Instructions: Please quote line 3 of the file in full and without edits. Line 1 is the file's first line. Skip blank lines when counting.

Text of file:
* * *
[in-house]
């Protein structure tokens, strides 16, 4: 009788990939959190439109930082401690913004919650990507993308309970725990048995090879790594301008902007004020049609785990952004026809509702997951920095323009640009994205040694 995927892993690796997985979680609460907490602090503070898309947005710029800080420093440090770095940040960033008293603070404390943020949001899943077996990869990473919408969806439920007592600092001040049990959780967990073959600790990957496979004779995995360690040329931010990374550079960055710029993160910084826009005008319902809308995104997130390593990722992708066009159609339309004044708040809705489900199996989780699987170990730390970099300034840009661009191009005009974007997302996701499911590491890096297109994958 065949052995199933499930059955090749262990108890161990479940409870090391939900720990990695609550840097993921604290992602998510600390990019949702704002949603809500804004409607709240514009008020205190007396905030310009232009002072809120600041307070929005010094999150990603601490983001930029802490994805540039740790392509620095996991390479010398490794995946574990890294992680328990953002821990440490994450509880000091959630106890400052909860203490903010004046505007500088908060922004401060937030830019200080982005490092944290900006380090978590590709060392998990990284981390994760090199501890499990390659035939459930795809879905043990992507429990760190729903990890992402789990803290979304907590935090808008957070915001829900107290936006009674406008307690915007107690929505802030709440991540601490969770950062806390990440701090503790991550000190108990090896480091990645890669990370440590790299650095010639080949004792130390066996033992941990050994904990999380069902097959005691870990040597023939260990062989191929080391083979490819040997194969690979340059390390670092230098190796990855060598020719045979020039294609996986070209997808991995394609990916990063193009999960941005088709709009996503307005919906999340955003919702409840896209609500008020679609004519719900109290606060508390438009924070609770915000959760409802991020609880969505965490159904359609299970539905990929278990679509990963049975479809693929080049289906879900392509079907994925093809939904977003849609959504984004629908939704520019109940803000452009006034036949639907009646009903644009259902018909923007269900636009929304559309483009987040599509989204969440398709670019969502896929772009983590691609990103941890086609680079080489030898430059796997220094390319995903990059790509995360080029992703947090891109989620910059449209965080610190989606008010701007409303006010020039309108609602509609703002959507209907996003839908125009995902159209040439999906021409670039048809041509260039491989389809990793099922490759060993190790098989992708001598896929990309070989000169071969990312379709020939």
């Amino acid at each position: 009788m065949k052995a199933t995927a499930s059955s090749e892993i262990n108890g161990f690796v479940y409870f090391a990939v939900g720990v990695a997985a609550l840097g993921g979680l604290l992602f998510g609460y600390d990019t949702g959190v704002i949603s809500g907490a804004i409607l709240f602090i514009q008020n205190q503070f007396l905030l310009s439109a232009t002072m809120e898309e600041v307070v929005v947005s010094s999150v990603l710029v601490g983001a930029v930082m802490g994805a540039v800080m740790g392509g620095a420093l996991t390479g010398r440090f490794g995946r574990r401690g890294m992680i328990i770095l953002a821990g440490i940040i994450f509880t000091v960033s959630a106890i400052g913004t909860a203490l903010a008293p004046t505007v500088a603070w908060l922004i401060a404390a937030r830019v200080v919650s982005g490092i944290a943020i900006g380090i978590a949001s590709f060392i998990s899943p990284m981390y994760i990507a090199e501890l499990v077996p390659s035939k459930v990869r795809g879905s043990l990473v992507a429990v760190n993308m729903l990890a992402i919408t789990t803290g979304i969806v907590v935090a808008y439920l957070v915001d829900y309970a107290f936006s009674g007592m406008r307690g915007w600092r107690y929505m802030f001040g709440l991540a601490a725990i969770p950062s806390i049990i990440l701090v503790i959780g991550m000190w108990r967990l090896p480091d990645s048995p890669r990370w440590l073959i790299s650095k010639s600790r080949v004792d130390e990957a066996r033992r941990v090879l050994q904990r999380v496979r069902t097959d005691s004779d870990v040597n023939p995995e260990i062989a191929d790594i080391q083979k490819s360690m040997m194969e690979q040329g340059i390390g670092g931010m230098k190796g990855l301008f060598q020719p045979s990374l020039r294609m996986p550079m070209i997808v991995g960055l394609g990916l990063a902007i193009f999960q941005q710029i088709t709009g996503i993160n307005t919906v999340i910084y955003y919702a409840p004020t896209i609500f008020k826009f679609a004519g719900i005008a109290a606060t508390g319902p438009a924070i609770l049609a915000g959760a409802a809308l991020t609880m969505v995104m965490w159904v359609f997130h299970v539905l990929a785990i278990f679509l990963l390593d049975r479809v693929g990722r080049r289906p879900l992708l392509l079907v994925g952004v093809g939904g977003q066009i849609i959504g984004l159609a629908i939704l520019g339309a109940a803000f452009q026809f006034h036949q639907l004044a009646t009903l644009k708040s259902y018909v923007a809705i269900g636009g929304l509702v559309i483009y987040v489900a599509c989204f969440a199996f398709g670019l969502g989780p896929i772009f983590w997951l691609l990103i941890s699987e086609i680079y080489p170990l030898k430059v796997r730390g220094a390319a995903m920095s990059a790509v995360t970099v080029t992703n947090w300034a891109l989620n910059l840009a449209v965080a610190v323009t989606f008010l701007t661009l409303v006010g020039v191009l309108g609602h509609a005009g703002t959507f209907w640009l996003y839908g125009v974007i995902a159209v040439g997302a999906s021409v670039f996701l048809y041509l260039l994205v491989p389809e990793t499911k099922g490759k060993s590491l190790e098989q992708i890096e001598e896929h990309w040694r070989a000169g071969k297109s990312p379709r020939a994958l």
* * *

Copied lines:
């Amino acid at each position: 009788m065949k052995a199933t995927a499930s059955s090749e892993i262990n108890g161990f690796v479940y409870f090391a990939v939900g720990v990695a997985a609550l840097g993921g979680l604290l992602f998510g609460y600390d990019t949702g959190v704002i949603s809500g907490a804004i409607l709240f602090i514009q008020n205190q503070f007396l905030l310009s439109a232009t002072m809120e898309e600041v307070v929005v947005s010094s999150v990603l710029v601490g983001a930029v930082m802490g994805a540039v800080m740790g392509g620095a420093l996991t390479g010398r440090f490794g995946r574990r401690g890294m992680i328990i770095l953002a821990g440490i940040i994450f509880t000091v960033s959630a106890i400052g913004t909860a203490l903010a008293p004046t505007v500088a603070w908060l922004i401060a404390a937030r830019v200080v919650s982005g490092i944290a943020i900006g380090i978590a949001s590709f060392i998990s899943p990284m981390y994760i990507a090199e501890l499990v077996p390659s035939k459930v990869r795809g879905s043990l990473v992507a429990v760190n993308m729903l990890a992402i919408t789990t803290g979304i969806v907590v935090a808008y439920l957070v915001d829900y309970a107290f936006s009674g007592m406008r307690g915007w600092r107690y929505m802030f001040g709440l991540a601490a725990i969770p950062s806390i049990i990440l701090v503790i959780g991550m000190w108990r967990l090896p480091d990645s048995p890669r990370w440590l073959i790299s650095k010639s600790r080949v004792d130390e990957a066996r033992r941990v090879l050994q904990r999380v496979r069902t097959d005691s004779d870990v040597n023939p995995e260990i062989a191929d790594i080391q083979k490819s360690m040997m194969e690979q040329g340059i390390g670092g931010m230098k190796g990855l301008f060598q020719p045979s990374l020039r294609m996986p550079m070209i997808v991995g960055l394609g990916l990063a902007i193009f999960q941005q710029i088709t709009g996503i993160n307005t919906v999340i910084y955003y919702a409840p004020t896209i609500f008020k826009f679609a004519g719900i005008a109290a606060t508390g319902p438009a924070i609770l049609a915000g959760a409802a809308l991020t609880m969505v995104m965490w159904v359609f997130h299970v539905l990929a785990i278990f679509l990963l390593d049975r479809v693929g990722r080049r289906p879900l992708l392509l079907v994925g952004v093809g939904g977003q066009i849609i959504g984004l159609a629908i939704l520019g339309a109940a803000f452009q026809f006034h036949q639907l004044a009646t009903l644009k708040s259902y018909v923007a809705i269900g636009g929304l509702v559309i483009y987040v489900a599509c989204f969440a199996f398709g670019l969502g989780p896929i772009f983590w997951l691609l990103i941890s699987e086609i680079y080489p170990l030898k430059v796997r730390g220094a390319a995903m920095s990059a790509v995360t970099v080029t992703n947090w300034a891109l989620n910059l840009a449209v965080a610190v323009t989606f008010l701007t661009l409303v006010g020039v191009l309108g609602h509609a005009g703002t959507f209907w640009l996003y839908g125009v974007i995902a159209v040439g997302a999906s021409v670039f996701l048809y041509l260039l994205v491989p389809e990793t499911k099922g490759k060993s590491l190790e098989q992708i890096e001598e896929h990309w040694r070989a000169g071969k297109s990312p379709r020939a994958l």